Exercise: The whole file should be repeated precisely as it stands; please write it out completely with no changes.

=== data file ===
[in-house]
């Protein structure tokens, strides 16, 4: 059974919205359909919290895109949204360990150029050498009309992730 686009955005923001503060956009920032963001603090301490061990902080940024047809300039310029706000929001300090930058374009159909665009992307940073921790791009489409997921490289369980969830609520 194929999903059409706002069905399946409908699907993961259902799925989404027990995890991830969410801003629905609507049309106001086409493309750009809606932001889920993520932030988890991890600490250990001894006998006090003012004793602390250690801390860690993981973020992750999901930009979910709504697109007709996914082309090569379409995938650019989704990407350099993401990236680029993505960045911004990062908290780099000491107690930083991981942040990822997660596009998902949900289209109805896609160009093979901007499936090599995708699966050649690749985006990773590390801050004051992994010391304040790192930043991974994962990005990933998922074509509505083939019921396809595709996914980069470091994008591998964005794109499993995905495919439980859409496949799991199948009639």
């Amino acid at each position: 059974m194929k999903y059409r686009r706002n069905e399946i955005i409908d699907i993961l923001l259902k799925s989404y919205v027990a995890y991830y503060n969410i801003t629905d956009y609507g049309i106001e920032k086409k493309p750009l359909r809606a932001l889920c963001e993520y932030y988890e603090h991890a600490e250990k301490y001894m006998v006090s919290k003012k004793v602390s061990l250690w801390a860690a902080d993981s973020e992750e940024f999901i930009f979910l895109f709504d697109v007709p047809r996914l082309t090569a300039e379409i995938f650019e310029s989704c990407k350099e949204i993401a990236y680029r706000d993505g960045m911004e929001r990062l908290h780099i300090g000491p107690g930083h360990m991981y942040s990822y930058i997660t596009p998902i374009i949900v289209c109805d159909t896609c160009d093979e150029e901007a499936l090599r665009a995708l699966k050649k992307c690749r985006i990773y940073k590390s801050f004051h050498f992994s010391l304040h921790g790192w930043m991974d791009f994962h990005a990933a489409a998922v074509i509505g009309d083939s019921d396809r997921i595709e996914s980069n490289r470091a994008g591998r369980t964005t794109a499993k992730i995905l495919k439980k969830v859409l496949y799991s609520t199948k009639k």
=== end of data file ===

[in-house]
């Protein structure tokens, strides 16, 4: 059974919205359909919290895109949204360990150029050498009309992730 686009955005923001503060956009920032963001603090301490061990902080940024047809300039310029706000929001300090930058374009159909665009992307940073921790791009489409997921490289369980969830609520 194929999903059409706002069905399946409908699907993961259902799925989404027990995890991830969410801003629905609507049309106001086409493309750009809606932001889920993520932030988890991890600490250990001894006998006090003012004793602390250690801390860690993981973020992750999901930009979910709504697109007709996914082309090569379409995938650019989704990407350099993401990236680029993505960045911004990062908290780099000491107690930083991981942040990822997660596009998902949900289209109805896609160009093979901007499936090599995708699966050649690749985006990773590390801050004051992994010391304040790192930043991974994962990005990933998922074509509505083939019921396809595709996914980069470091994008591998964005794109499993995905495919439980859409496949799991199948009639």
């Amino acid at each position: 059974m194929k999903y059409r686009r706002n069905e399946i955005i409908d699907i993961l923001l259902k799925s989404y919205v027990a995890y991830y503060n969410i801003t629905d956009y609507g049309i106001e920032k086409k493309p750009l359909r809606a932001l889920c963001e993520y932030y988890e603090h991890a600490e250990k301490y001894m006998v006090s919290k003012k004793v602390s061990l250690w801390a860690a902080d993981s973020e992750e940024f999901i930009f979910l895109f709504d697109v007709p047809r996914l082309t090569a300039e379409i995938f650019e310029s989704c990407k350099e949204i993401a990236y680029r706000d993505g960045m911004e929001r990062l908290h780099i300090g000491p107690g930083h360990m991981y942040s990822y930058i997660t596009p998902i374009i949900v289209c109805d159909t896609c160009d093979e150029e901007a499936l090599r665009a995708l699966k050649k992307c690749r985006i990773y940073k590390s801050f004051h050498f992994s010391l304040h921790g790192w930043m991974d791009f994962h990005a990933a489409a998922v074509i509505g009309d083939s019921d396809r997921i595709e996914s980069n490289r470091a994008g591998r369980t964005t794109a499993k992730i995905l495919k439980k969830v859409l496949y799991s609520t199948k009639k």